This engraving is from a little 1896 "Souvenir of Trenton, New Jersey." The size of the original is only about 4 x 5," but through the miracle of digital imaging technology, it has been enlarged and enhanced, revealing a very appealing view of E. State Street looking toward Broad Street. The YMCA is in the left foreground, and the familiar First Presbyterian Church and City Hall are seen on the right.

1913: Hopewell's Wyckoff Blacksmith Shop

These types of photos are those that I really like the best. A view of an area no longer in existance. In this case, the building was leveled to make way for the Hopewell Presbyterian Church.

1945: Hey, there's my buddy, Joe DeLorenzo!

Here's young Joey DeLorenzo enjoying a reunion with his fellow "burgers." The boys were on active duty in the South Pacific during WWII. Joe is a regular visitor to the library, and as you can see by the article, is a member of THE DeLorenzo family; the that made tomato pies famous.

Circa 1900 St.Mary's School Class Photo

This exquisite photo of St. Mary's School children is remarkably clear. It took a bit of touching up but as you can see, it is quite bright and clear. Thank you Candy Jens!

Monday, February 20, 2006

St. Patrick's Day is Coming

The graphic accompanying this post is from one of my columns in the Trenton Times from the 1980's when I was writing "A Look Back" for the weekly "People" section. I'm wondering if the Frank J. Clark ad for green carnations is an early version of "Clark the Florist."

1916: Rev. Harry Somers Ordained

April, 1916: The Yardville Presbyterian Church ordained their first Pastor, Rev. Harry Somers. The church in the photo was destroyed by fire in the Spring of 1932, to be replaced by the current Yardville Presbyterian Church.

1923: St. Raphael's Annual Carnival

From the growing ST. RAPHAEL folder, comes this note that the 1923 St. Raphael Carnival is heading for its final night. There are other clips from this church, and they will be included in future posts.

Sunday, February 19, 2006

1948: "NEDICK'S:" Ah Yes, I remember it well!

Let me see.....downtown Trenton.....State and Broad, .....Nedick's on one corner, Dunham's across the street, Yard's across the street, the"Ballantine Beer and Ale" clock atop the building at State and Broad. The aroma of roasted nuts from the nearby "Nut House," a frosty glass of Pina Colada at that Hawaiian shop..... Patrolman Chet Hughes on duty on a Thursday night when all the stores are "open 'til 9,".... the streets are CROWDED with busy shoppers.......3 or 4 Trenton Transit buses pull to the curb and another 60 or 70 people step to the curb to join the already crowded downtown Trenton. ......Binders, Sun-Ray, Photo Art, Hamilton Jewelers, Kasen's Pants, Hurley Tobin, Whitehall, the "Famous" and "Savoy" restaurants, R.A. Donnelly, F.W. Donnelly, Thom McAn, Goldberg's, Nevius Voorhees, and the latest issue of "Look" magazine from the newstand at State and Broad.....ahh, the memories!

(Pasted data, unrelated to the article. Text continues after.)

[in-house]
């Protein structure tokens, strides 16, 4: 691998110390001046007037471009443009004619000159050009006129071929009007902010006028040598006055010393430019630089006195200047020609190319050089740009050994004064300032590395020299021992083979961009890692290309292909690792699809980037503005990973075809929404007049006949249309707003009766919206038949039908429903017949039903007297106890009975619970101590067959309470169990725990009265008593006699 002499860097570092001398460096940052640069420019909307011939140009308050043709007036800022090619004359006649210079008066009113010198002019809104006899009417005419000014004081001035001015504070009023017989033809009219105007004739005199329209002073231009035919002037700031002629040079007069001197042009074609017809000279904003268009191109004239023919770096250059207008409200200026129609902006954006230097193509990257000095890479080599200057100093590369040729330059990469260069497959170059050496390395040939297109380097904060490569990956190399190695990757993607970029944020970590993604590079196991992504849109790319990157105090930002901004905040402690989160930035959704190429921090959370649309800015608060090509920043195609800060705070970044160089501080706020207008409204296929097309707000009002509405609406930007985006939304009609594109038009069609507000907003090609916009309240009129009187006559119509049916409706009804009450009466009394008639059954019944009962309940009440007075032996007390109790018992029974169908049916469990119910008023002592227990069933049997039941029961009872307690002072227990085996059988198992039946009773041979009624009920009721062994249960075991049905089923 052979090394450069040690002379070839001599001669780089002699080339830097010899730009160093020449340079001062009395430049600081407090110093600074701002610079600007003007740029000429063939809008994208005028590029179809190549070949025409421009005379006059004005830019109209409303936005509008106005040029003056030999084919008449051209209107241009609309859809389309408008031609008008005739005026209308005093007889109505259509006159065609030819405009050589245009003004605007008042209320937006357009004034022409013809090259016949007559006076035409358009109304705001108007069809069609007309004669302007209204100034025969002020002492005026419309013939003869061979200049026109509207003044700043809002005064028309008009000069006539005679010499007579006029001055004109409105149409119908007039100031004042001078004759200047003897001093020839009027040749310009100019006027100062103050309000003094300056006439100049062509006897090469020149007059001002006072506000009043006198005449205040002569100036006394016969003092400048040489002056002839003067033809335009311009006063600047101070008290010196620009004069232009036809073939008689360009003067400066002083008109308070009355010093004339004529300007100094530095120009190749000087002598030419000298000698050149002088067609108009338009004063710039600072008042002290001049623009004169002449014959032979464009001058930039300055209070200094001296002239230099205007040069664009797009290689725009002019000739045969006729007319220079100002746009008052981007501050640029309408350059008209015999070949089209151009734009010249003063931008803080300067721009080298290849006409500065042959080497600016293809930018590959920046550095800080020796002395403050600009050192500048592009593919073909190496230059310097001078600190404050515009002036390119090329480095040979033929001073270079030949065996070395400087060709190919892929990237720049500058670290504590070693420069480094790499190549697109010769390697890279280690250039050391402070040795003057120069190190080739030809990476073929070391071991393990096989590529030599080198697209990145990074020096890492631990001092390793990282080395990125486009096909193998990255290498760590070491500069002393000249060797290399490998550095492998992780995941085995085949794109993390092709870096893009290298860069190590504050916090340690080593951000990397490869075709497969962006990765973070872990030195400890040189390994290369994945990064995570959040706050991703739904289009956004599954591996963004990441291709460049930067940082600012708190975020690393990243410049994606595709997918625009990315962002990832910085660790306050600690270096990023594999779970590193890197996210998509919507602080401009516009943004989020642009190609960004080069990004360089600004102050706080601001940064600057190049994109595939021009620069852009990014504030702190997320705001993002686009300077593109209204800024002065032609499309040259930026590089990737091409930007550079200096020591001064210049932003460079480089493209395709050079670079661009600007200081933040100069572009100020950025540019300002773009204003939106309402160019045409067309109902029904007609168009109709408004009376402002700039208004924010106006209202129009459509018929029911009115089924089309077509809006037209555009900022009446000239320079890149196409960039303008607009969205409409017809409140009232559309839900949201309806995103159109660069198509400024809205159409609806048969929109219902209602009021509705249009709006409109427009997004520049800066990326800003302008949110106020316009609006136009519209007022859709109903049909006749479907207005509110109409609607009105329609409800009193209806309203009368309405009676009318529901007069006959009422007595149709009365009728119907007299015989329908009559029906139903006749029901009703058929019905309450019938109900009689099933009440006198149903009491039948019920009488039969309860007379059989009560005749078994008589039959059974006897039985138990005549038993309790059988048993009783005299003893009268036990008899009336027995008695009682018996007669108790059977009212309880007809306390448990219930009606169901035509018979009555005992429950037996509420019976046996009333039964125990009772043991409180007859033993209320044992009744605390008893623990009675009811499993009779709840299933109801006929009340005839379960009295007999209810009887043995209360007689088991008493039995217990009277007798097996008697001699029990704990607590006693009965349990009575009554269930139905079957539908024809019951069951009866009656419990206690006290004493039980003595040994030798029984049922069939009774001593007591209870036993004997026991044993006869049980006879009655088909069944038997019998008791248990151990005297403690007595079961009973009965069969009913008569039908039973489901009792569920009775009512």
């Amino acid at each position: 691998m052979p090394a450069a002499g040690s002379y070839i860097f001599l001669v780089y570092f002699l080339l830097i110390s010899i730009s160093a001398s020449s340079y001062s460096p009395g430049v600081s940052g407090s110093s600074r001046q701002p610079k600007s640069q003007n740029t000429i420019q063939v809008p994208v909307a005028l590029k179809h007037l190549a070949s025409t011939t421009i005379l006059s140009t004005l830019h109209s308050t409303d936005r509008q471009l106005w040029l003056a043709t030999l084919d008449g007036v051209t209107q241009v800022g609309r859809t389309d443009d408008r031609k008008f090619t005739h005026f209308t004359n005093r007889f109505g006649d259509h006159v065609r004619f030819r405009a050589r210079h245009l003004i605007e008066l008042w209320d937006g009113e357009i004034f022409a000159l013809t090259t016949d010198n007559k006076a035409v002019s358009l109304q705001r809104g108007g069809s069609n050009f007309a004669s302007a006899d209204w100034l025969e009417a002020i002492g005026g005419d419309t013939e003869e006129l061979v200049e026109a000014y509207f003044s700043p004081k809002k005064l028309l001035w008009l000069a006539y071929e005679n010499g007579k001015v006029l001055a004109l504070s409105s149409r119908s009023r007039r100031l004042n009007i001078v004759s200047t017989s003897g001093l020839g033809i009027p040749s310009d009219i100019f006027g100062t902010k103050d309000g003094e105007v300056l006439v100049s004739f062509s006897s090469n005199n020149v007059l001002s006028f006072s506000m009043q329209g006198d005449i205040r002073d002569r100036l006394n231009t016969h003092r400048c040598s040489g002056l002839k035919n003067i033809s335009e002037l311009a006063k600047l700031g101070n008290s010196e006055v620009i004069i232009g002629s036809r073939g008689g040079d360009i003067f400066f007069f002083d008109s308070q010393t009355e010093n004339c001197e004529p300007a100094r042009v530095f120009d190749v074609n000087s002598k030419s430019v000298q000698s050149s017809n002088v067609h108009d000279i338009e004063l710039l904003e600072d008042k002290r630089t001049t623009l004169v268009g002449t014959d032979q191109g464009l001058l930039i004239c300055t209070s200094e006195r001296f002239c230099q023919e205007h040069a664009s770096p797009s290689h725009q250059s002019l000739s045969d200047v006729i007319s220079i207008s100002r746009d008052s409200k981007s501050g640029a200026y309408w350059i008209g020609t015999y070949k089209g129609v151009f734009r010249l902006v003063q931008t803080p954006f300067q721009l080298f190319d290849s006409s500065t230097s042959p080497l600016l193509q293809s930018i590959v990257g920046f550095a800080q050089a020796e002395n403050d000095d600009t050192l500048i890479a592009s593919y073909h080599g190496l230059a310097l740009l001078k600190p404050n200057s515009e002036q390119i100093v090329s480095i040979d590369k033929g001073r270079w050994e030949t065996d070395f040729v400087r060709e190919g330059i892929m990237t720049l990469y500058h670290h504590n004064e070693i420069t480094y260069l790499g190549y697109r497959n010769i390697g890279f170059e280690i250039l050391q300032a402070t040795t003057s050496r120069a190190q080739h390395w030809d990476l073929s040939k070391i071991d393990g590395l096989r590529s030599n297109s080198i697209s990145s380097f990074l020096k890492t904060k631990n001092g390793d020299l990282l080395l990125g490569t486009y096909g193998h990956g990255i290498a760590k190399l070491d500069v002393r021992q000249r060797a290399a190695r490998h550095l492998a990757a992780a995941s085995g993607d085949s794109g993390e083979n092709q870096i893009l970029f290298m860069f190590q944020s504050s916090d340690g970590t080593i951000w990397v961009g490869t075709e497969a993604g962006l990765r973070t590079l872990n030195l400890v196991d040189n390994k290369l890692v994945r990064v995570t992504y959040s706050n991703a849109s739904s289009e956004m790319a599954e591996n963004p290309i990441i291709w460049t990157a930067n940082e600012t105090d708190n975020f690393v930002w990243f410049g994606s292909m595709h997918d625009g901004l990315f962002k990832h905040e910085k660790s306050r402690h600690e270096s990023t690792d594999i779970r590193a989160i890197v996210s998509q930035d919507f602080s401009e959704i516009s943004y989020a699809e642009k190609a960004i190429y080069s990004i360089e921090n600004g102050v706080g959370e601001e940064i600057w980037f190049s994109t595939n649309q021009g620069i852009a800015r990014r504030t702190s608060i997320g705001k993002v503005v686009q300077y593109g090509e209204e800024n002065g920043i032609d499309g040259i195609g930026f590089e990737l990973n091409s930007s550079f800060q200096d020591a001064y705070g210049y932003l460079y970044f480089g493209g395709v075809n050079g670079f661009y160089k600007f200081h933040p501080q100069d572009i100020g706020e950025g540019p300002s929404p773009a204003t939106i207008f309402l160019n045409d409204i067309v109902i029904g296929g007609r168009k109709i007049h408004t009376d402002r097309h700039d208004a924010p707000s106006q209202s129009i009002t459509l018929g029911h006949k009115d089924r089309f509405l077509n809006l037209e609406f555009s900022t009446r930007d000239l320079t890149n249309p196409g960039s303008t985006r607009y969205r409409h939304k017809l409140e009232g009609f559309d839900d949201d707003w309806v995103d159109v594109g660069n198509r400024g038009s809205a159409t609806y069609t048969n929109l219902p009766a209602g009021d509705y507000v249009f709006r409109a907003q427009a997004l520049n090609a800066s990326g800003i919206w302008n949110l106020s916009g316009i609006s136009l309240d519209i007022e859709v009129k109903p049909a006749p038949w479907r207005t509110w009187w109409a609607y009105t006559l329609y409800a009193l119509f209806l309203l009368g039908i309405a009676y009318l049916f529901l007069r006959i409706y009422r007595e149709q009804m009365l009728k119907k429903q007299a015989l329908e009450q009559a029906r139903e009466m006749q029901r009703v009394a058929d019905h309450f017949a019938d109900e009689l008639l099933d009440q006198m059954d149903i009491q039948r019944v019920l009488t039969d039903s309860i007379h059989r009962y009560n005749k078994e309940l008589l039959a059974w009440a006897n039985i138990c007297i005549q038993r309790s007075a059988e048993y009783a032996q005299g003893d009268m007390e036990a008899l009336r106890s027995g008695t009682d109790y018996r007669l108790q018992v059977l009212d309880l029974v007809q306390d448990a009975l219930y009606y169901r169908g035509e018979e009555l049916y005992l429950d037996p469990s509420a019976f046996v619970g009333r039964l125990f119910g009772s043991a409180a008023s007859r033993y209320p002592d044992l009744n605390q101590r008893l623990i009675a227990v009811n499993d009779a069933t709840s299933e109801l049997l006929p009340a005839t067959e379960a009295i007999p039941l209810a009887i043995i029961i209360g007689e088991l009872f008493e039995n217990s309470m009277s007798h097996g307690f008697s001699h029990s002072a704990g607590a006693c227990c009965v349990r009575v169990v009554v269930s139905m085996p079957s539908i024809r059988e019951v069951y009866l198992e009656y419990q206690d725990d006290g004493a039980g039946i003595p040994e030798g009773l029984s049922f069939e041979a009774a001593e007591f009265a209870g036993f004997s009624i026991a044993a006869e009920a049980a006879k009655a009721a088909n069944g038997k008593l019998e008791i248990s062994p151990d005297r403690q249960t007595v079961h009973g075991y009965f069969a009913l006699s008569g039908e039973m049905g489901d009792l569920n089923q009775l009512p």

1946: Bell Telephone Co.

Here's an opportunity for you, ladies! You can earn the respectable salary of $27 per week!

How I miss those olive green N.J. Bell Telephone trucks! Remember how you would call them with a problem, the phone would be answered by a real, warm blooded, genuine human being who would take your call, forward it the appropriate service person, and within hours, not days, that familiar olive green Bell Telephone truck would pull up in front of your house.

1910: Another Fire at Sacred Heart Church

Here's the story of another fire that occurred at Sacred Heart Church back in 1910.

1943: Swamp Angel WWII Memorial Display

Thanks to Mr. Jim Puliti for this photo of the WWII Memorial installed at the Swamp Angel during the early dark days of the second world war.

Saturday, February 18, 2006

Kuser School - My Alma Mater

Back in the 1980's, I was deeply involved in pen and ink drawing. The Kuser School drawing in this article was for the celebration of Kuser's School's 75th anniversary.The front facade of the school is the very same today. However, the little "wing" you see in the drawing was removed and two large wings added to each side of the school back in 1924. Kuser School was a "twin" to Klockner School. Indeed, Klockner kept the wing shown in my drawing of the original "Rosalie Kuser School," as it was originally known.

The "Flexy;" King of all Sleds

This is the best example of that oft-repeated verity,
"They Don't Make 'em Like That Anymore."
I drew this pen and ink sketch of the "Flexible Flyer" from memory back in 1985. From memory? Yep; to this day I remember each and every red steel runner and slat on the greatest sled ever made. It was on the top of my wish list every Christmas, but alas, it was not to be. The Glover finances were unable to purchase the Lexus of sleds. This week, I saw many children "sledding" on the hills around the library. Not a "belly flopper" among them! And do you know what else? All the sleds are made of plastic polymer! Bummer! Half of the fun of belly flopping was to break into a fast run to the top of that hill, dive headlong into the blue and land on that sled and coast all the way to north Jersey....well, maybe not that far, but it sure did outdistance those plastic "hi-tech" sleds of today.

1895: Trenton High School Reunion

To my friend, Sid Dietz, here's one of the files relating to the ORIGINAL Trenton High School that I promised to post. I hope you can relate to it, and maybe even send me a memory or two for inclusion in the Library's "SCHOOLS, TRENTON" folder. To those who are unfamiliar with the original Trenton High School, NO, it was not on Greenwood and Chestnut Avenues. That was the SECOND Trenton High School. This one was much much smaller and located on Mercer Street in downtown Trenton.